“Our child has known exactly who she is since she was 2 years-old. She was a happy child and felt comfortable expressing herself but when she began to feel pressure at school to pretend she is a boy, she began to really struggle. It was painful to watch our child in distress. Last year, when she told us she is a girl and would like to be called ‘Brooke’ and referred to using she and her pronouns, we supported her immediately and the cloud of sadness lifted and her smile came back. We have told all of our children that we will always protect them, but this law stands in the way of our child getting the medical care she will desperately need.” – Amanda Dennis
Brooke is 9 years old and is in the third grade. She enjoys being on her trampoline in her backyard and wants to be a gymnast when she grows up. She also loves reading and writing.
Brooke’s parents, Amanda and Shayne, say that she has known she is a girl since she was 2 years-old though she did not explain it to them until a few years later. She always gravitated to gender expression typical of girls and her parents supported Brooke being herself. Despite the support at home, Amanda recalls shopping for Halloween costumes one year and Brooke looking panic-stricken trying to decide between the costume she wanted and the costume others would expect her to wear. As Brooke became more and more anxious about school and trying to protect herself from others’ judgement, she started fighting with her siblings more.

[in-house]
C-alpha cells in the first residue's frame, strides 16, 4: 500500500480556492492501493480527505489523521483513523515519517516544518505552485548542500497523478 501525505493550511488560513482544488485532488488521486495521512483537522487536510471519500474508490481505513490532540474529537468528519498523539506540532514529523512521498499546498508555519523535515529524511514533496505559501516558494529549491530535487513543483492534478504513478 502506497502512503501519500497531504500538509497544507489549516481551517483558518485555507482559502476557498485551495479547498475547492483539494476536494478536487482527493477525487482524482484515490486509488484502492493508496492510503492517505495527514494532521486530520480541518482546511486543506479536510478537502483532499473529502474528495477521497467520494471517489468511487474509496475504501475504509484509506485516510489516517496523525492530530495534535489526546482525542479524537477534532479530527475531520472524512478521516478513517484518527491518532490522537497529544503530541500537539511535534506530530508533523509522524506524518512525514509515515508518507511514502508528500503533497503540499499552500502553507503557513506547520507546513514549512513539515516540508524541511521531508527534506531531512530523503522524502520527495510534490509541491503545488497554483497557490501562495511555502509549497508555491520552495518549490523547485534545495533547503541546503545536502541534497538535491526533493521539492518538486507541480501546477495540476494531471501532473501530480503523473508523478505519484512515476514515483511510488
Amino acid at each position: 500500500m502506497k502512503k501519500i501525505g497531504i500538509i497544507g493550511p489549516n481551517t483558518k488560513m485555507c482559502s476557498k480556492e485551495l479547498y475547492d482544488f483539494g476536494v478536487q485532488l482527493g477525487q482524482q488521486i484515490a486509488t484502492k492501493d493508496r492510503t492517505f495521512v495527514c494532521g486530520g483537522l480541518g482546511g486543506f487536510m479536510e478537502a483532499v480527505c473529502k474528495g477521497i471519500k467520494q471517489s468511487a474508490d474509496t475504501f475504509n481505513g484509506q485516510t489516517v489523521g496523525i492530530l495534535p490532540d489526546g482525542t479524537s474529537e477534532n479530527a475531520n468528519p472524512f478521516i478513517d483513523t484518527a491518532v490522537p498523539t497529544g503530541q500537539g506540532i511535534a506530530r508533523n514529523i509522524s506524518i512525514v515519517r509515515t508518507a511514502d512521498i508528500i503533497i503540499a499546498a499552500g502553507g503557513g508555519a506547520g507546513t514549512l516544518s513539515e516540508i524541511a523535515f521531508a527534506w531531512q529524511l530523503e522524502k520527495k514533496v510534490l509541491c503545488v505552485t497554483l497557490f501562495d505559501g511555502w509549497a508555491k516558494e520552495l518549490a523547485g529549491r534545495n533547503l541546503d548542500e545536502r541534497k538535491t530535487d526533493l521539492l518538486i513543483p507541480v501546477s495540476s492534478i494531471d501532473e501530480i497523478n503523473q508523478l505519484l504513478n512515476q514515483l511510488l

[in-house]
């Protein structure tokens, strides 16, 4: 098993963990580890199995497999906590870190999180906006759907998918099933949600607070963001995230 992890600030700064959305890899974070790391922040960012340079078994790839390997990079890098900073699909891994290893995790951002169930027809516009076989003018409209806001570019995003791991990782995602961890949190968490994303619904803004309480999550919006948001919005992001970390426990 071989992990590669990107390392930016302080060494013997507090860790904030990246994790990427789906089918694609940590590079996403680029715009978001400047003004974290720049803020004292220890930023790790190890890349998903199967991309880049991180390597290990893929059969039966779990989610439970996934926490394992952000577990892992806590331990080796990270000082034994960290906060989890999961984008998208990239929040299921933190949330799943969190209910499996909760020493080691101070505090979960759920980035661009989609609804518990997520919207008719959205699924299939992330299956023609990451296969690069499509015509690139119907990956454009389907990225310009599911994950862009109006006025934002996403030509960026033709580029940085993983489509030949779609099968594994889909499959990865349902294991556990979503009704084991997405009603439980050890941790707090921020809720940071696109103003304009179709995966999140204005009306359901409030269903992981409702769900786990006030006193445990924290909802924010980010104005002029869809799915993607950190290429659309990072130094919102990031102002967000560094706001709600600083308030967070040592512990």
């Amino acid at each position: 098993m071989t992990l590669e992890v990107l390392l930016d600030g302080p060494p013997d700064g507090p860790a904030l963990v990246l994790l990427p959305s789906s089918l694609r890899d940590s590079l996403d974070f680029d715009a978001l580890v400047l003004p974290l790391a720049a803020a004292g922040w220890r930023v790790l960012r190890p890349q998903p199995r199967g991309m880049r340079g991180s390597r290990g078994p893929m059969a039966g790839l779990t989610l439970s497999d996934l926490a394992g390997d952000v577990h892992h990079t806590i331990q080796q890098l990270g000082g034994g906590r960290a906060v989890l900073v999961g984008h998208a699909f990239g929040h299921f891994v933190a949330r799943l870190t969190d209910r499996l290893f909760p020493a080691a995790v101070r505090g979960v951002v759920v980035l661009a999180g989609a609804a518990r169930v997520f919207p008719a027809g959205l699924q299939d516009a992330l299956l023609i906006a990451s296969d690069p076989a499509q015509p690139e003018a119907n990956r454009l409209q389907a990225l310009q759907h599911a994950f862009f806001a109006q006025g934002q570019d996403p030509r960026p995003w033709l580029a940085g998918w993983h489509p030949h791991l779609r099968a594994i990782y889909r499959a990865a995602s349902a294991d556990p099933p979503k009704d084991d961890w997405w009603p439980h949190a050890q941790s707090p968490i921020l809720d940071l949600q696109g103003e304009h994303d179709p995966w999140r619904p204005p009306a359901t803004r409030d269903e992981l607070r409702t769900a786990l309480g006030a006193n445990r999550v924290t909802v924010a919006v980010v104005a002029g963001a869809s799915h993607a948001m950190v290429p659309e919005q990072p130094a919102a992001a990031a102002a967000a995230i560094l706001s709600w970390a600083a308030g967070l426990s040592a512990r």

During a family photoshoot last year, the photographer referred to Brooke as “she.” After the photo shoot, Amanda and Shayne talked to Brooke and asked her how that felt and Brooke said “well that’s what I would prefer and would make me feel better.” After the family began referring to Brooke as “she,” Amanda says “I had a happy kid again.”
Amanda and Shayne have continued to have regular conversations with Brooke about her gender. In one of these conversations, Brooke told them that she never said anything about the pronoun usage because she didn’t know it would be okay. As Brooke approaches puberty, she and her parents have already met with medical providers to ensure that she has the best care available when it is necessary and appropriate.
But if HB 1570 takes effect, Brooke will not be able to get the health care she needs when puberty starts if the family remains in Arkansas. Though Amanda and Shayne love their Arkansas community, support extended family members in Arkansas, and have created a life in the state, they know that if HB 1570 goes into effect, they will have to leave.
Photos of the Dennises, credit Rana Young/ACLU, here: https://www.dropbox.com/sh/5n35s1hi96s61fb/AAAsdH2-IgPQQoyHsP_7EKJPa?dl=0